Windows/Powershell: Automating the configuration of a File Server with AES-CCM-based Signing and Encryption

Created: 12/29/19

Updated: 2/16/20

Hey peeps,

So I’ve noticed while digging deeper into Powershell for Server 2019, that there are advanced settings around SMB share security, so backtracked into Server 2016 and it’s the same on that platform.

I’m used to the below function in Server 2016:

Set-smbshare -Name [Share Name] -EncryptData $true

As this will encrypt a solo folder, just like here in this article:

But something I’ve noticed is a few more functions that allow you to take SMB3 to it’s fullest potential and curious if anyone else has enabled these and seen any issues with enabling them.

1. Get-SmbServerConfiguration (This pulls the local server SMB configuration settings)
2. Set-SmbServerConfiguration (This disabled SMB version 1 – may conflict with Windows 7 shares)
-EnableSMB1Protocol $false
-Confirm: $false
3. Set-SmbServerConfiguration (This enables SMB Signing and Encryption on the entire server, by default AES-CCM is used for encryption and packet signing, this does degrade performance slightly)
-RequireSecuritySignatures $true
-EnableSecuritySignatures $true
-EncryptData $true
4. Set-SmbServerConfiguration (This disabled the default server and workstation shares)
-AutoShareServer $false
-AutoShareWorkstation $false
-Confirm: $false
5. Set-SmbServerConfiguration (This disables Server annoucements – this helps to hide the advertisement of the file server to hackers)
-ServerHidden $true
-AnnounceServer $false
-Confirm: $false
6. [ValidateSet(‘Yes’, ‘No’)]$RebootService = Read-Host “Want to Restart Lan Man Service ? Enter Yes/No”
If ($RebootService -eq ‘Yes’) { Restart-Service -Name lanmanserver -Force }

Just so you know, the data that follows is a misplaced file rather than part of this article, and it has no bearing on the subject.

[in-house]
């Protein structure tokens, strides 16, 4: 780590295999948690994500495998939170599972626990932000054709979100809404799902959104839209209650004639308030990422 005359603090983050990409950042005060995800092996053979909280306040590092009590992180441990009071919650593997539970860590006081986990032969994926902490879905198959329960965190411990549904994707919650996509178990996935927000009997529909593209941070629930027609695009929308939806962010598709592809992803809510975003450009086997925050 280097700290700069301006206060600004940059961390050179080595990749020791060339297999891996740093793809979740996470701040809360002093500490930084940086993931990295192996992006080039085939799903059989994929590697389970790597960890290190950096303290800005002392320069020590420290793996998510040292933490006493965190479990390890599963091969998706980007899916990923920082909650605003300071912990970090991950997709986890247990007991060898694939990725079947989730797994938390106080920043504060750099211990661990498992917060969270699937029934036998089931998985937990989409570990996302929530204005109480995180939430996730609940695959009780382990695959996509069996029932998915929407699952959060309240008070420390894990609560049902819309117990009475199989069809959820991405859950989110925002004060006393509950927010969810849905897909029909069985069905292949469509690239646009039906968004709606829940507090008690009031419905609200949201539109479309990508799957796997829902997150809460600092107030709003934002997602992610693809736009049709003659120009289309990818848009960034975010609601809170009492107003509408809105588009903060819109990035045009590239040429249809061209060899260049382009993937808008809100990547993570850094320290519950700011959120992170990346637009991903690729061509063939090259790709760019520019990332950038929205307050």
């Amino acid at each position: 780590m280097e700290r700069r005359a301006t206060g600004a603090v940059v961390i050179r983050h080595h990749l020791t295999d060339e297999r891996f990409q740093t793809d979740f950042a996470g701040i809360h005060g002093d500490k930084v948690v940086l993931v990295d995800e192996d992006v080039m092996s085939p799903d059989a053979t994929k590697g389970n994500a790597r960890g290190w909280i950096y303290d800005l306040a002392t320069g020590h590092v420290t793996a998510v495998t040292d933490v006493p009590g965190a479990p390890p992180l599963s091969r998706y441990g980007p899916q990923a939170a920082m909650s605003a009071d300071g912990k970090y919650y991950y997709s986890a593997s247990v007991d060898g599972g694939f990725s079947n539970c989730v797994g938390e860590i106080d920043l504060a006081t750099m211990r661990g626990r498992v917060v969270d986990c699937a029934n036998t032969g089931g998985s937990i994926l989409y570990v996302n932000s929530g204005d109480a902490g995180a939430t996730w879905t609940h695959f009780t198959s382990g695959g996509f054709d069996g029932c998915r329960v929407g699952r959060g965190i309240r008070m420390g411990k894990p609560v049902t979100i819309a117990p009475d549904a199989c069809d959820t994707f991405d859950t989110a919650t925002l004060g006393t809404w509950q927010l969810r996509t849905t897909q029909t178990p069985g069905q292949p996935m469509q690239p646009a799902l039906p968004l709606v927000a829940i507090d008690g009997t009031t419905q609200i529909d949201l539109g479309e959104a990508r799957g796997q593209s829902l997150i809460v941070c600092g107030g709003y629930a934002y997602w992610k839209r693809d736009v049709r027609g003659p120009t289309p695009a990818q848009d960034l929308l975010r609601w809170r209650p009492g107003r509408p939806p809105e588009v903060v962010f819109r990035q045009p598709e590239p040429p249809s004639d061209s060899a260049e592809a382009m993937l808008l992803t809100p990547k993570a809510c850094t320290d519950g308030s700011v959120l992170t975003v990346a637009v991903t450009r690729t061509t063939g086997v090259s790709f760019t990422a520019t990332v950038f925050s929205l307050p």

I’m pondering that idea of enabling 3, 4, and 5 on a few of our customers file servers. We currently only use “Set-SmbServerConfiguration –EncryptData $true” but wondering if the above would prove even more useful.

Thus far, the only problem I can see with doing step 4 is that if you have a DFS Namespace, the replication function uses the administrative shares for the cmdlets.

Use this command to detect SMBv1:

Get-WindowsFeature FS-SMB1

Use this command to disable SMBv1:

Disable-WindowsOptionalFeature -Online -FeatureName smb1protocol

Here is a listing of applications that still use SMBv1, though:

Enable WMI:

netsh advfirewall firewall set rule group=”windows management instrumentation (wmi)” new enable=yes

make sure the “Remote Registry” service is running, too. 😉

If you have the Windows firewall enabled you’d need to make a incoming rule to allow 6001:6032 TCP as-well.

Disable NLA:

(Get-WmiObject -class “Win32_TSGeneralSetting” -Namespace root\cimv2\terminalservices -ComputerName “ServerName” -Filter “TerminalName=’RDP-tcp'”).SetUserAuthenticationRequired(0)

Enable NLA: 

(Get-WmiObject -class “Win32_TSGeneralSetting” -Namespace root\cimv2\terminalservices -ComputerName “ServerName” -Filter “TerminalName=’RDP-tcp'”).SetUserAuthenticationRequired(1)

Alternatively, you can do it this way in the registry:

HKLM\SYSTEM\CurrentControlSet\Control\Terminal Server\WinStations\RDP-Tcp and find “SecurityLayer” and change it to 0. 0 is off, and 1 is on.

For RDP:

(Get-WmiObject -Class Win32_TerminalServiceSetting -Namespace root\CIMV2\TerminalServices -Computer “ServerName” -Authentication 6).SetAllowTSConnections(1,1)

Give this a try. As long as everyone has a PGP key setup with all parties, you can send end-to-end encrypted emails. 🙂

Note sure how viable this is, but hey it’s still pretty kool how an open standard is used. 😛

Video Explanation: